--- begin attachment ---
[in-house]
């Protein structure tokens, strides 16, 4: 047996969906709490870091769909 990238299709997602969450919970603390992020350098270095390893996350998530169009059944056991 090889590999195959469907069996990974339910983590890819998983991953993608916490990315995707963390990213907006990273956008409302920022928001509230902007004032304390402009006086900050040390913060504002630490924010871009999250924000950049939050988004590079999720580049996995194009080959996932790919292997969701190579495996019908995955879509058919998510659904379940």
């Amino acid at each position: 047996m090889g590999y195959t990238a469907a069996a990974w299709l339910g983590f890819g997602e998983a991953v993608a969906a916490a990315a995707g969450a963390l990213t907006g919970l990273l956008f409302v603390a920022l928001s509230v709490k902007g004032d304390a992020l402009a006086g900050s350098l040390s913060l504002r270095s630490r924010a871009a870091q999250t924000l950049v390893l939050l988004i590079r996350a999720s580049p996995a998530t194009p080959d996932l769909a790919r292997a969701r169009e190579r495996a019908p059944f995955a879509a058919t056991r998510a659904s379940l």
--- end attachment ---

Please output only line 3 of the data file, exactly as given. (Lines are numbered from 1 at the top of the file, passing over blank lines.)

């Amino acid at each position: 047996m090889g590999y195959t990238a469907a069996a990974w299709l339910g983590f890819g997602e998983a991953v993608a969906a916490a990315a995707g969450a963390l990213t907006g919970l990273l956008f409302v603390a920022l928001s509230v709490k902007g004032d304390a992020l402009a006086g900050s350098l040390s913060l504002r270095s630490r924010a871009a870091q999250t924000l950049v390893l939050l988004i590079r996350a999720s580049p996995a998530t194009p080959d996932l769909a790919r292997a969701r169009e190579r495996a019908p059944f995955a879509a058919t056991r998510a659904s379940l």